Mercy’s art department is tucked away in the school’s basement, and because of this is sometimes forgotten about. Every time I walk through the basement, there are new and exciting projects in the hallways to be inspired by.
Most recently, I’ve seen a lot of prints throughout the art rooms. This is because the AP and senior art students have spent the majority of November doing printmaking projects, a form of art that not many people really understand. As a novice artist myself, I didn’t really “get” how printmaking worked, and decided to chronicle my most recent monoprint project as I worked so I could share what I’ve been learning!
The first thing I did was choose this reference photo for my piece and print it out;
Then, Mrs. Murphy helped me set up my block. She helped me tape my reference photo under a piece of glass, and then tape one side a piece of paper to the glass block as well, creating a flap. When we were done, it looked like this:
From here, I found out what a “monoprint” really was. It’s called that because unlike other forms of printmaking, only one print can be made using this technique. With my block ready, I was instructed to start painting my reference photo onto the glass block. I used acrylic paint with the help of some magic matte medium given to me by Mrs. Murphy that kept the paint from drying too fast. I mixed my colors and painted the first sections of my photo. I then transferred the paint onto the paper by moving the flap over the glass block and pressing down the section where there was paint, so I knew it would stick. My initial print looked like this:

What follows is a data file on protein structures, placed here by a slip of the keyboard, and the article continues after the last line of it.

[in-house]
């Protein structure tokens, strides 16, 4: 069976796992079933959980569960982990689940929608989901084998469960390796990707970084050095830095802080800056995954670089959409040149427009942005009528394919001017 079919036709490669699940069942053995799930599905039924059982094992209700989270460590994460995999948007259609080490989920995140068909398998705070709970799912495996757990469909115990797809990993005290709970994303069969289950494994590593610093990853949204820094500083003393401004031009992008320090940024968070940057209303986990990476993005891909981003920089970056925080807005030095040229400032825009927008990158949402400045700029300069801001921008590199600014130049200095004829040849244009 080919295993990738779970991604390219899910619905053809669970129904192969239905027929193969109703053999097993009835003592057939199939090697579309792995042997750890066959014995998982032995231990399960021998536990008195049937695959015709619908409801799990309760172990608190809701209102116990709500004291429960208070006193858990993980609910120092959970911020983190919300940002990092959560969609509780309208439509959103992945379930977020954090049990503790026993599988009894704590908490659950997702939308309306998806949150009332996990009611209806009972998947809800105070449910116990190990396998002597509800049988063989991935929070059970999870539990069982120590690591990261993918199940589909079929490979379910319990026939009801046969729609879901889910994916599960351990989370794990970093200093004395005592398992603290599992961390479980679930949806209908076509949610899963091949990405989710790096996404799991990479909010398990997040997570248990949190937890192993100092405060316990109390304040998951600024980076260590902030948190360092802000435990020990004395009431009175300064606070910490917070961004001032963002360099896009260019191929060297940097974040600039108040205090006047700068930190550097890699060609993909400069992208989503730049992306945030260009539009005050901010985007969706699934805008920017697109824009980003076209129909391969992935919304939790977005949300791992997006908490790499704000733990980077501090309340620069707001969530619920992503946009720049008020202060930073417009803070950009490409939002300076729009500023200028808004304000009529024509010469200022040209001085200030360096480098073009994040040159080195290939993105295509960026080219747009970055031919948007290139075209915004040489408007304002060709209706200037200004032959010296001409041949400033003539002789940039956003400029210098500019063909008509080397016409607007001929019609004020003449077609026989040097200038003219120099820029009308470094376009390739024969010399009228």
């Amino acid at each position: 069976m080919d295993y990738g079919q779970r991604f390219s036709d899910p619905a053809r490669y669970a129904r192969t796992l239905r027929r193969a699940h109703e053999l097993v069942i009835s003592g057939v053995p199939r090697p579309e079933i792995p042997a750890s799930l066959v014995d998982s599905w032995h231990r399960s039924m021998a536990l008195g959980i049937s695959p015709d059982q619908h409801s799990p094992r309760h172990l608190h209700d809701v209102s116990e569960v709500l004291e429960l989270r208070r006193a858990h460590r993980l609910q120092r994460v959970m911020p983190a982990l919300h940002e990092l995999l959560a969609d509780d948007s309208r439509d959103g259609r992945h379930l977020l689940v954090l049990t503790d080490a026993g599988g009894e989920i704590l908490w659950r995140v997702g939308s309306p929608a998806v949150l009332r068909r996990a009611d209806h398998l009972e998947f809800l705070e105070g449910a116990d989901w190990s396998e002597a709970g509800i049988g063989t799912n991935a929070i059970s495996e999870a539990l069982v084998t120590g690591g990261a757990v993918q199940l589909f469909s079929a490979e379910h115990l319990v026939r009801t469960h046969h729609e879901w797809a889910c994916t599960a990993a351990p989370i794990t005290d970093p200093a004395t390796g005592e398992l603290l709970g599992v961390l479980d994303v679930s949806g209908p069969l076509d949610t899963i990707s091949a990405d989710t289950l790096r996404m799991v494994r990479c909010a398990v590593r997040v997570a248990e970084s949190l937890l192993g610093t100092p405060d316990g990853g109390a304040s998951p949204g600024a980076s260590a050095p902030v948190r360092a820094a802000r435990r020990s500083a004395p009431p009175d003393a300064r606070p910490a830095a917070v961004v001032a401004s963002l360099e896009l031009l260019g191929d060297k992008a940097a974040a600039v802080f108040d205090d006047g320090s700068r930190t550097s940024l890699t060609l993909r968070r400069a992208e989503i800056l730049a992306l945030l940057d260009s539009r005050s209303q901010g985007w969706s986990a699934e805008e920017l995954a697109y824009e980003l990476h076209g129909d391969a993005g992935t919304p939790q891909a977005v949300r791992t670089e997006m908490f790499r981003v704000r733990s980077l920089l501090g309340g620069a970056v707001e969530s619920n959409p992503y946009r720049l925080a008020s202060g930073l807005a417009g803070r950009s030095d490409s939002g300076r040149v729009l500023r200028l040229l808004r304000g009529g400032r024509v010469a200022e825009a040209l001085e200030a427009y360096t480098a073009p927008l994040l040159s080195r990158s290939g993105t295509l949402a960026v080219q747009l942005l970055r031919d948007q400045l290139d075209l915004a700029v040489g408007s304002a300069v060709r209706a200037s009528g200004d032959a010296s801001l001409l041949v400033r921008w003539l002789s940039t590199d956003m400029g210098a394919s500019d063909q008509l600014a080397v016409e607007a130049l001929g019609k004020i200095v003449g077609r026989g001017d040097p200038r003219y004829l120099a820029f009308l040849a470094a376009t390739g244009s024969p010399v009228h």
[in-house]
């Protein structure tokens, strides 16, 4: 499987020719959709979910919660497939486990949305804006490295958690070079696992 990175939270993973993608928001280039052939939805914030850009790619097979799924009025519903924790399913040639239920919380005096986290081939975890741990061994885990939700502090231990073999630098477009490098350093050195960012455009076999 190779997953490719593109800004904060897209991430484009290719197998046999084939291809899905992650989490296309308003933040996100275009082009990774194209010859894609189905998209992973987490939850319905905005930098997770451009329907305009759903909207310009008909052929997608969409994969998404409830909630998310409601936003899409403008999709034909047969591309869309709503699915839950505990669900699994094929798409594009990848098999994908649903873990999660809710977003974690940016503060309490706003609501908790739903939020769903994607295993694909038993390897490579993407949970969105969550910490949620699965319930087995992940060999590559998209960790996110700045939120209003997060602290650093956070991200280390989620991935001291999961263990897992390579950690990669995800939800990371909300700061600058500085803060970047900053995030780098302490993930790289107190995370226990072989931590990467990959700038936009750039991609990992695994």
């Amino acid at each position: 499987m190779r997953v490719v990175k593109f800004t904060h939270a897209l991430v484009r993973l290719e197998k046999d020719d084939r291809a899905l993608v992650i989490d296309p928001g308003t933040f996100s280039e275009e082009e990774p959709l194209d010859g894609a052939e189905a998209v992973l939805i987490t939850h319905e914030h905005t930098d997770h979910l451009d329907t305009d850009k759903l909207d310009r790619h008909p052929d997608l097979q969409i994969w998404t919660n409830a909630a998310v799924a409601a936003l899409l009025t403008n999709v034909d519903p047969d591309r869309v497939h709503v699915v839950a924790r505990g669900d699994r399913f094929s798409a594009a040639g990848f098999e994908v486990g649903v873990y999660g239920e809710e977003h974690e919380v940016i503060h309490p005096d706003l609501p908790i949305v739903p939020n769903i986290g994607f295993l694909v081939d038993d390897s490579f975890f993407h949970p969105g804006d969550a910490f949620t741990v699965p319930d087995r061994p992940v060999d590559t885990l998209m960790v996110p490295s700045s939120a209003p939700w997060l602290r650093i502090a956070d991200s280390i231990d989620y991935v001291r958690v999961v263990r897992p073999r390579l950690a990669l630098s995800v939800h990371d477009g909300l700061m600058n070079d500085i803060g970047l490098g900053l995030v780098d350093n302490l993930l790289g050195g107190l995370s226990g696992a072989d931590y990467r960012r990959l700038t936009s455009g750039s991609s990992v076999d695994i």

Though still pretty messy, the piece is starting to take shape and look a bit like the photograph. As I continue working on it, I will clean up the edges, print the sidewalk, trim on the houses, and windows. After I’m finished printing, I’ll work into the piece with colored pencil to add the final details.